Franklin D. Roosevelt said at Madison Square Garden, Oct. 28, 1940: “We guard against the forces of anti-Christian aggression, which may attack us from without.”
FDR said in a Fireside Chat, April 28, 1942: “This great war effort must be carried through. … It shall not be imperiled by the handful of noisy traitors – betrayers of America, betrayers of Christianity itself.”
FDR stated at a campaign event in Brooklyn, New York, Nov. 1, 1940: “Those forces hate democracy and Christianity as two phases of the same civilization. They oppose democracy because it is Christian. They oppose Christianity because it preaches democracy.”
Franklin D. Roosevelt stated in his Labor Day Address, Sept. 1, 1941: “Preservation of these rights is vitally important now, not only to us who enjoy them, but to the whole future of Christian civilization.”
In a Fireside Chat, March 9, 1937, FDR stated: “I hope that you have re-read the Constitution of the United States. … Like the Bible, it ought to be read again and again.”
FDR addressed Congress regarding the Yalta Conference, March 1, 1945: “I had read about Warsaw and Lidice and Rotterdam and Coventry – but I saw Sevastopol and Yalta! And I know that there is not room enough on earth for both German militarism and Christian decency.”
Franklin D. Roosevelt gave a radio greeting to the Boy Scouts, Feb. 7, 1938: “On this 28th birthday of the Boy Scouts of America we should be especially thankful for a youth movement which seeks merely to preserve such simple fundamentals as physical strength, mental alertness and moral straightness.”
FDR addressed the Federal Council of Churches of Christ in America, Dec. 6, 1933: “Early Christians challenged the pagan ethics of Greece and of Rome; we are wholly ready to challenge the pagan ethics … of our boasted modern civilization.”
On Oct. 6, 1935, FDR stated: “We cannot read the history of our rise and development as a nation, without reckoning with the place the Bible has occupied in shaping the advances of the Republic. … Where we have been the truest and most consistent in obeying its precepts, we have attained the greatest measure of contentment and prosperity.”
Franklin Delano Roosevelt was born Jan. 30, 1882, in Hyde Park, New York.
Elected in 1933 as the 32nd President, he was in office longer than any other, over 12 years, serving during the Great Depression and World War II.
FDR remarked in his State of the Union, Jan. 6, 1942: “The world is too small … for both Hitler and God. … Nazis have now announced their plan for enforcing their … pagan religion all over the world – a plan by which the Holy Bible and the Cross of Mercy would be displaced by ‘Mein Kampf’ and the swastika and the naked sword.”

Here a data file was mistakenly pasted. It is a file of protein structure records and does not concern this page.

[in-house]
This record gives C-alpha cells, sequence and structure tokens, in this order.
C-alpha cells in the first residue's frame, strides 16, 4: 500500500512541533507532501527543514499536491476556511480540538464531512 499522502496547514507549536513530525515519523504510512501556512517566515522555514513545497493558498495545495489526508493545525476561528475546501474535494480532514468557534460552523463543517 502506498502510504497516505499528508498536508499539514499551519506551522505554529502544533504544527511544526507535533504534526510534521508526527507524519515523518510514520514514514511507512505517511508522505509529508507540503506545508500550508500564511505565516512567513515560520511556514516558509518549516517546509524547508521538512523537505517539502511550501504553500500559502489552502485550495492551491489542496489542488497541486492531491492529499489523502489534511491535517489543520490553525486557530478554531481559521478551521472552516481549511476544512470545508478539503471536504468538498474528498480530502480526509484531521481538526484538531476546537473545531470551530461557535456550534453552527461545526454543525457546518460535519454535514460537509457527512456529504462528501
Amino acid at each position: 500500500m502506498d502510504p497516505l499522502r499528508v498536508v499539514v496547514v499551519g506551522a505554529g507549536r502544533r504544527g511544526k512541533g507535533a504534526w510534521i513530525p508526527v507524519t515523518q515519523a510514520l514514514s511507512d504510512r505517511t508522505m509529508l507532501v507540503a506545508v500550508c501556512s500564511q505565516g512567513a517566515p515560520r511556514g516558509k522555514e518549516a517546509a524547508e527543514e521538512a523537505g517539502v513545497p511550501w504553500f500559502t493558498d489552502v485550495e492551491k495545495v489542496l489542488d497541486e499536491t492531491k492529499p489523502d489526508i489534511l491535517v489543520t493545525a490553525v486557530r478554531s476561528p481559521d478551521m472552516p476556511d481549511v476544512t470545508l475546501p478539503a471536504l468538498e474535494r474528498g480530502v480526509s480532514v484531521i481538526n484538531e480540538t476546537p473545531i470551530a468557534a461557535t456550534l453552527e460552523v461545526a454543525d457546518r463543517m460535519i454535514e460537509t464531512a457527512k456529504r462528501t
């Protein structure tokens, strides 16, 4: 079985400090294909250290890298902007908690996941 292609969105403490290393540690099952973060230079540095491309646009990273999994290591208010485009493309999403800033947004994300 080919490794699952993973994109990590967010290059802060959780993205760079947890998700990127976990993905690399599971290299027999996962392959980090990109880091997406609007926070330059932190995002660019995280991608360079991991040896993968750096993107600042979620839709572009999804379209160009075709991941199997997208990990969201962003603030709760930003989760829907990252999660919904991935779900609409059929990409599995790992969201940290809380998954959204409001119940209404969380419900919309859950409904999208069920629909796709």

FDR told the American Youth Congress, Feb. 10, 1940: “I knew that some day Russia would return to religion for the simple reason that four or five thousand years of recorded history have proven that mankind has always believed in God in spite of the many abortive attempts to exile God.”
In a radio address, Nov. 4, 1940, FDR stated: “Democracy is the birthright of every citizen, the white and the colored; the Protestant, the Catholic, the Jew.”
FDR stated at Madison Square Garden, Oct. 28, 1940: “Your government is working … with representatives of Catholic, Protestant and Jewish faiths. Without these three, all three of them … things would not be as … easy.”
FDR stated regarding Jewish Refugees, June 12, 1944: “This nation is appalled by the systematic persecution of helpless minority groups by Nazis. … The fury of their insane desire to wipe out the Jewish race in Europe continues undiminished. … Many Christian groups also are being murdered. … Nazis are determined to complete their program of mass extermination.”
FDR stated regarding Justice for War Crimes, March 24, 1944: “In one of the blackest crimes of all history – begun by the Nazis … the wholesale systematic murder of the Jews of Europe … hundreds of thousands of Jews … are now threatened with annihilation as Hitler’s forces descend more heavily. … That these innocent people, who have already survived a decade of Hitler’s fury, should perish on the very eve of triumph over the barbarism which their persecution symbolizes, would be a major tragedy.”
FDR wrote to Rabbi Stephen Wise of the United Palestine Appeal, Feb. 6, 1937: “The American people … watched with sympathetic interest the effort of the Jews to renew in Palestine the ties of their ancient homeland and to reestablish Jewish culture in the place where for centuries it flourished and whence it was carried to the far corners of the world. … Two decades have witnessed … the vitality and vision of the Jewish pioneers in Palestine. It should be a source of pride to Jewish citizens of the United States that they, too, have had a share in this great work of revival.”
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